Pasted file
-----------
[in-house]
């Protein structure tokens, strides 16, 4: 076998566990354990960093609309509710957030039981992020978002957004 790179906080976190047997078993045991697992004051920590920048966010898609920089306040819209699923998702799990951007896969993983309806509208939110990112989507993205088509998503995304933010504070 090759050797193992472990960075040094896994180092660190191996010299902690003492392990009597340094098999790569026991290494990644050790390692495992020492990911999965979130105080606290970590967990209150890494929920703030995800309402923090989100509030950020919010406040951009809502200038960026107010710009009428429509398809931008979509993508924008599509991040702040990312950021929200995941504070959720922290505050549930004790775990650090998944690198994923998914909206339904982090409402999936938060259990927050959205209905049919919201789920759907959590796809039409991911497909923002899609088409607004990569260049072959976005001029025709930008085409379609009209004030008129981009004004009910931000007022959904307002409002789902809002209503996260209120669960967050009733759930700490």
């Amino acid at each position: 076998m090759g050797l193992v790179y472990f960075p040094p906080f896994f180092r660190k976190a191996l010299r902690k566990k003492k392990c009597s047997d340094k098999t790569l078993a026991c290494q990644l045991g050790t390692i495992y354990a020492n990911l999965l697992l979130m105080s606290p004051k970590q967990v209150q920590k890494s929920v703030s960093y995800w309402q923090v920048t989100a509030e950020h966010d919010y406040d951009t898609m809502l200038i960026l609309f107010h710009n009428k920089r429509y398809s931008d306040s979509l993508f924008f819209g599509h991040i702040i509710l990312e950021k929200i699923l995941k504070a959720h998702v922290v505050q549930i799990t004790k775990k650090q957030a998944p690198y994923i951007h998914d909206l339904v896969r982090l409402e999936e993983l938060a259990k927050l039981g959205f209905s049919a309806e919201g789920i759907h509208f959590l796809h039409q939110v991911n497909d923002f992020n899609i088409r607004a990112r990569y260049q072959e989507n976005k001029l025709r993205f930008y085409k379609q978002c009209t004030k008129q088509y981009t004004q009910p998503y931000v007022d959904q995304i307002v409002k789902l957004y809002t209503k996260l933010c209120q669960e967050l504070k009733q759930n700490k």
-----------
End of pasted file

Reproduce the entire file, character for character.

[in-house]
């Protein structure tokens, strides 16, 4: 076998566990354990960093609309509710957030039981992020978002957004 790179906080976190047997078993045991697992004051920590920048966010898609920089306040819209699923998702799990951007896969993983309806509208939110990112989507993205088509998503995304933010504070 090759050797193992472990960075040094896994180092660190191996010299902690003492392990009597340094098999790569026991290494990644050790390692495992020492990911999965979130105080606290970590967990209150890494929920703030995800309402923090989100509030950020919010406040951009809502200038960026107010710009009428429509398809931008979509993508924008599509991040702040990312950021929200995941504070959720922290505050549930004790775990650090998944690198994923998914909206339904982090409402999936938060259990927050959205209905049919919201789920759907959590796809039409991911497909923002899609088409607004990569260049072959976005001029025709930008085409379609009209004030008129981009004004009910931000007022959904307002409002789902809002209503996260209120669960967050009733759930700490």
């Amino acid at each position: 076998m090759g050797l193992v790179y472990f960075p040094p906080f896994f180092r660190k976190a191996l010299r902690k566990k003492k392990c009597s047997d340094k098999t790569l078993a026991c290494q990644l045991g050790t390692i495992y354990a020492n990911l999965l697992l979130m105080s606290p004051k970590q967990v209150q920590k890494s929920v703030s960093y995800w309402q923090v920048t989100a509030e950020h966010d919010y406040d951009t898609m809502l200038i960026l609309f107010h710009n009428k920089r429509y398809s931008d306040s979509l993508f924008f819209g599509h991040i702040i509710l990312e950021k929200i699923l995941k504070a959720h998702v922290v505050q549930i799990t004790k775990k650090q957030a998944p690198y994923i951007h998914d909206l339904v896969r982090l409402e999936e993983l938060a259990k927050l039981g959205f209905s049919a309806e919201g789920i759907h509208f959590l796809h039409q939110v991911n497909d923002f992020n899609i088409r607004a990112r990569y260049q072959e989507n976005k001029l025709r993205f930008y085409k379609q978002c009209t004030k008129q088509y981009t004004q009910p998503y931000v007022d959904q995304i307002v409002k789902l957004y809002t209503k996260l933010c209120q669960e967050l504070k009733q759930n700490k």